This film speaks directly to you and is unafraid to show you the costs of your ideals. It is a great introduction for those new to Buddhism as the film gives a taste of how Dhamma can be applied in real-world situations. How do we approach people who are in direct conflict with our values? How do we face an existential crisis? The film is a perfect illustration of Buddhism in action without requiring deep Buddhist knowledge.

You will be challenged to stop running and to take a pause. To find a mindful and peaceful way out.

A positive post-note to the film: In 2019, the UK government halted fracking in England. This effectively bans fracking in the UK, a watershed moment for activists and the environment. Scientific studies warned it was not possible to rule out unacceptable consequences for those living near fracking sites.


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Film Review: Master Sheng Yen – A Life Story

Film Review: Master Sheng Yen – A Life Story

Buddhist Film Reviews is a partnership series between HOL & THIS Buddhist Film Festival 2021 (25 Sept – 8 Oct’21). Themed “Open your mind”, THISBFF 2021 features 15 thought-provoking documentaries and feature films from 12 countries. 


TLDR: Paying homage to Master Sheng Yen and his movement to revive  Ch’an (禅) Buddhist practice in Taiwan, the United States and around the world, the documentary paints a beautiful portrait of Master’s selfless life a decade after his passing in 2009.

If you had heard of Master Sheng Yen and his teachings, do you know how he came to be?

A saying goes, ‘still water runs deep’. Master Sheng Yen’s life story unfolds into many onerous chapters unknown to most. 

A posthumous biographic documentary, Master Sheng Yen (Chinese title: 本来面目) details his early years of ordination, the peak of his monastic life, its challenges, and his final efforts of serving Buddha’s dispensation. 

The title of the documentary alludes to the quote from The Sixth Patriarch Venerable Hui Neng in The Sixth Patriarch Sutra, 「不思善不思恶,正与么时,那个是明上座本来面目?」 This question was posed to Venerable Hui Ming, who realised enlightenment thereafter. It roughly translates to “without considering the good nor the bad, what is your original face?” Master Sheng Yen has used this ko-an to discuss the true nature of one’s heart in his teaching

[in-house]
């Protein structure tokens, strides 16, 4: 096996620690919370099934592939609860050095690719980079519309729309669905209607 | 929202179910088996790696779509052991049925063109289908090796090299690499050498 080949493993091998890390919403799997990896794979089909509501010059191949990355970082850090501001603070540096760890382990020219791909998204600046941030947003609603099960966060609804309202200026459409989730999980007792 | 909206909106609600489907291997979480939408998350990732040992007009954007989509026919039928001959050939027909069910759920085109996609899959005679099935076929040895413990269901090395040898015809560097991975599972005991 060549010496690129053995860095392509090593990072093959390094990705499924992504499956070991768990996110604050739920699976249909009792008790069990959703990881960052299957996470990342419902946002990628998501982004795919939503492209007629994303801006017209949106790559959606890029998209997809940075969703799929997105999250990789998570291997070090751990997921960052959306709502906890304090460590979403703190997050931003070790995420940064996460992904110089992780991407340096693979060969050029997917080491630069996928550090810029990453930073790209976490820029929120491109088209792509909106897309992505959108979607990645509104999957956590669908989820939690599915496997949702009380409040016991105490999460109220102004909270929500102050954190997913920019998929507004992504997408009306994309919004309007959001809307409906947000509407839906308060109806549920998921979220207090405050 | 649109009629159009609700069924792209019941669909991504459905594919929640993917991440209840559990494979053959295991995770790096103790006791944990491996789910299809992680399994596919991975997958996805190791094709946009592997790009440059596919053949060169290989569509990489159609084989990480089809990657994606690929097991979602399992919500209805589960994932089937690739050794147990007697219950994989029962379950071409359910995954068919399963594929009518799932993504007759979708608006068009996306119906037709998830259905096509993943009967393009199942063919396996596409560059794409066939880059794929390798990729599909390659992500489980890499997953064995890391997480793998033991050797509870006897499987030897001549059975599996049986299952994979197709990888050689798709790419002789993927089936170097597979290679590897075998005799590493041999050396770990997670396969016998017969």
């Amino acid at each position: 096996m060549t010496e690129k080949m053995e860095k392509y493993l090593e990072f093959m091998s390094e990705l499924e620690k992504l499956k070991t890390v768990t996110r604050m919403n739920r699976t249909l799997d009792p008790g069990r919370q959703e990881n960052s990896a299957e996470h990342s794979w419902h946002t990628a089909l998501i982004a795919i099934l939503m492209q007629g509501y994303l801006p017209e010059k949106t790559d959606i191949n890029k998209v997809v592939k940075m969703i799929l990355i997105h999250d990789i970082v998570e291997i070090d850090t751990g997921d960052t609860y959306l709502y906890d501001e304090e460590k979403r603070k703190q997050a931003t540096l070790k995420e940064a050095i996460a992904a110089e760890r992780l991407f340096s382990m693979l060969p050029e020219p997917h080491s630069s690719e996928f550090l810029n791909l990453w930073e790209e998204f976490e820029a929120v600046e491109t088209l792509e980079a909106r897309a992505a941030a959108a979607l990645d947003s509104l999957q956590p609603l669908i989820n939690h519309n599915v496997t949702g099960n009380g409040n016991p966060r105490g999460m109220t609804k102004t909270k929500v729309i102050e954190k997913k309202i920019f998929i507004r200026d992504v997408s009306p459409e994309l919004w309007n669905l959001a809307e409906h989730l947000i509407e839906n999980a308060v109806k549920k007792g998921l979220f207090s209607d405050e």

To make up for the lack of intimate interviews with Master, the producer reconstructs Master’s personality and demeanour through animation, archival photographs, audio and video recordings, as well as extracts from letters and publications. Interviews of Master Sheng Yen’s disciples and acquaintances help us see Master as a humble teacher and striving monastic from their eyes.

Against the backdrop of socio-political turmoil and modernisation, the documentary tells an impeccable narrative of Master Sheng Yen’s life through the suitable use of black-white historical archives and re-enactments. 

Through the documentary, the audience traces the historical forces that shaped Master’s compassionate outlook and disenchantment towards the world. Notwithstanding the school of life, Master Sheng Yen was apprenticed under a lineage of Ch’an and Zen teachers, who were formidable in their practice. 

The nuggets of wisdom crystallised from Master Sheng Yen’s life experiences were offered together with pastel motifs of impermanence – albeit their screen times as fleeting as snowflakes. The scenes and delivery of content are ever-changing as with life – no one moment can be repeated like a running stream. Aptly, the cinematography takes on a sense of detachment – observing, looking on to the emptiness beneath.

How did the documentary make me feel? 

I felt encouraged about Master Sheng Yen’s tireless efforts to revive Ch’an Buddhism after the purging of religion from the Cultural Revolution. Watching the documentary helped me reflect that I have taken his compassionate teachings for granted.